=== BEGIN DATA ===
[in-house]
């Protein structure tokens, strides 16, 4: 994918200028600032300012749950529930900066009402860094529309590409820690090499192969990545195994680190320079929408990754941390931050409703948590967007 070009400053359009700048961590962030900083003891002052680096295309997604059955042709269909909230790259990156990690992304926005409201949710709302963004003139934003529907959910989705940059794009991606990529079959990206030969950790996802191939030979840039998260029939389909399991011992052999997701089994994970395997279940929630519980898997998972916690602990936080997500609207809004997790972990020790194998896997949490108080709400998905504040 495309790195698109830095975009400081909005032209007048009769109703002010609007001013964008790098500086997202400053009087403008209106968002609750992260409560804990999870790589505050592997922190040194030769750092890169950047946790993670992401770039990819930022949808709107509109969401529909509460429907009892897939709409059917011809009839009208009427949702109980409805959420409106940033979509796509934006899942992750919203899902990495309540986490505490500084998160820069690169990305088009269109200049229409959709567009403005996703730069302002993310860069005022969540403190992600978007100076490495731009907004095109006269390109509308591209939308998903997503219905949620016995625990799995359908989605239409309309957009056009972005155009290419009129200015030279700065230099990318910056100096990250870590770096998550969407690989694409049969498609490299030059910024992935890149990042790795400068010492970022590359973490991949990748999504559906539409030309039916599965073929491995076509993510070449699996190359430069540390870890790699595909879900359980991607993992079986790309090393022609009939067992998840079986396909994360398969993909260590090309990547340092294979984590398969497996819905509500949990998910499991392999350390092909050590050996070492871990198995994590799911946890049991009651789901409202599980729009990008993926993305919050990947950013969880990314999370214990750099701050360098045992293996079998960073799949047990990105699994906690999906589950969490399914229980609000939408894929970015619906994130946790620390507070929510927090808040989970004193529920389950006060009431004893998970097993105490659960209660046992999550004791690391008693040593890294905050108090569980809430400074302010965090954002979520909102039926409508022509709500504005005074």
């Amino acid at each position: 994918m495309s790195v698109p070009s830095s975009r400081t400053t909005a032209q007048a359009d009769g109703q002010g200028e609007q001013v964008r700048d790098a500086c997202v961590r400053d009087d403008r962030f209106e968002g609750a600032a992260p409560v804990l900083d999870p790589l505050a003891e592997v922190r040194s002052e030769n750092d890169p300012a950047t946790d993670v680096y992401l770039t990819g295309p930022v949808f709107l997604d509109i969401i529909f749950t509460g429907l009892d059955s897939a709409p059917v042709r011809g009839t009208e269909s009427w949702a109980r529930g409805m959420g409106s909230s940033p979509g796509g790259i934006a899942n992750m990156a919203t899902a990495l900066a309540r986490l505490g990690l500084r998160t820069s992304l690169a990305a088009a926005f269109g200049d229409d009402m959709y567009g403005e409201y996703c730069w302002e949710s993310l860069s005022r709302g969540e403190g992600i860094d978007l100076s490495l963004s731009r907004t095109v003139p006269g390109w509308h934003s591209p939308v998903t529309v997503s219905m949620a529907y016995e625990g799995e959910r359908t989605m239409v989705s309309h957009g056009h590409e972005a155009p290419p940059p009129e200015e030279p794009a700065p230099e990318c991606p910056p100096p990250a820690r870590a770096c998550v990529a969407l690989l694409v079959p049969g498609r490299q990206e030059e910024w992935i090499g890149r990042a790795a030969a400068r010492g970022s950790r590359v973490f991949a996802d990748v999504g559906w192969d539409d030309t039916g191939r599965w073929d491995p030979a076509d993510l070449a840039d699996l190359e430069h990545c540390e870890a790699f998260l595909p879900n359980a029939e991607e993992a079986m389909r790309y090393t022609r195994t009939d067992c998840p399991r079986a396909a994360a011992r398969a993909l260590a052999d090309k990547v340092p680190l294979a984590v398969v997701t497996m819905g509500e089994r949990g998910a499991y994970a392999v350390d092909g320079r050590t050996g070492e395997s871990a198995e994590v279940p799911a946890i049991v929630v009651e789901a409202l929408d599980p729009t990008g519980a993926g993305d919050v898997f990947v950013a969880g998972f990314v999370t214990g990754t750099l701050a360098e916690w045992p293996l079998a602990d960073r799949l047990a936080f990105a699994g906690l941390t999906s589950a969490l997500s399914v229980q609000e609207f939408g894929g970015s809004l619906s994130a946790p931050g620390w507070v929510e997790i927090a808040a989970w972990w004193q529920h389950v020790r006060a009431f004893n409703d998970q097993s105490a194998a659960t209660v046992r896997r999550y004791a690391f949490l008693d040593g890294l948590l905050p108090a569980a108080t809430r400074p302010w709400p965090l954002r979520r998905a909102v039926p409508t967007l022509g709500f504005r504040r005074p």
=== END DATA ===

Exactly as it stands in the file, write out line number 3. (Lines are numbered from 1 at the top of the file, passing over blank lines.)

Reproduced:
């Amino acid at each position: 994918m495309s790195v698109p070009s830095s975009r400081t400053t909005a032209q007048a359009d009769g109703q002010g200028e609007q001013v964008r700048d790098a500086c997202v961590r400053d009087d403008r962030f209106e968002g609750a600032a992260p409560v804990l900083d999870p790589l505050a003891e592997v922190r040194s002052e030769n750092d890169p300012a950047t946790d993670v680096y992401l770039t990819g295309p930022v949808f709107l997604d509109i969401i529909f749950t509460g429907l009892d059955s897939a709409p059917v042709r011809g009839t009208e269909s009427w949702a109980r529930g409805m959420g409106s909230s940033p979509g796509g790259i934006a899942n992750m990156a919203t899902a990495l900066a309540r986490l505490g990690l500084r998160t820069s992304l690169a990305a088009a926005f269109g200049d229409d009402m959709y567009g403005e409201y996703c730069w302002e949710s993310l860069s005022r709302g969540e403190g992600i860094d978007l100076s490495l963004s731009r907004t095109v003139p006269g390109w509308h934003s591209p939308v998903t529309v997503s219905m949620a529907y016995e625990g799995e959910r359908t989605m239409v989705s309309h957009g056009h590409e972005a155009p290419p940059p009129e200015e030279p794009a700065p230099e990318c991606p910056p100096p990250a820690r870590a770096c998550v990529a969407l690989l694409v079959p049969g498609r490299q990206e030059e910024w992935i090499g890149r990042a790795a030969a400068r010492g970022s950790r590359v973490f991949a996802d990748v999504g559906w192969d539409d030309t039916g191939r599965w073929d491995p030979a076509d993510l070449a840039d699996l190359e430069h990545c540390e870890a790699f998260l595909p879900n359980a029939e991607e993992a079986m389909r790309y090393t022609r195994t009939d067992c998840p399991r079986a396909a994360a011992r398969a993909l260590a052999d090309k990547v340092p680190l294979a984590v398969v997701t497996m819905g509500e089994r949990g998910a499991y994970a392999v350390d092909g320079r050590t050996g070492e395997s871990a198995e994590v279940p799911a946890i049991v929630v009651e789901a409202l929408d599980p729009t990008g519980a993926g993305d919050v898997f990947v950013a969880g998972f990314v999370t214990g990754t750099l701050a360098e916690w045992p293996l079998a602990d960073r799949l047990a936080f990105a699994g906690l941390t999906s589950a969490l997500s399914v229980q609000e609207f939408g894929g970015s809004l619906s994130a946790p931050g620390w507070v929510e997790i927090a808040a989970w972990w004193q529920h389950v020790r006060a009431f004893n409703d998970q097993s105490a194998a659960t209660v046992r896997r999550y004791a690391f949490l008693d040593g890294l948590l905050p108090a569980a108080t809430r400074p302010w709400p965090l954002r979520r998905a909102v039926p409508t967007l022509g709500f504005r504040r005074p």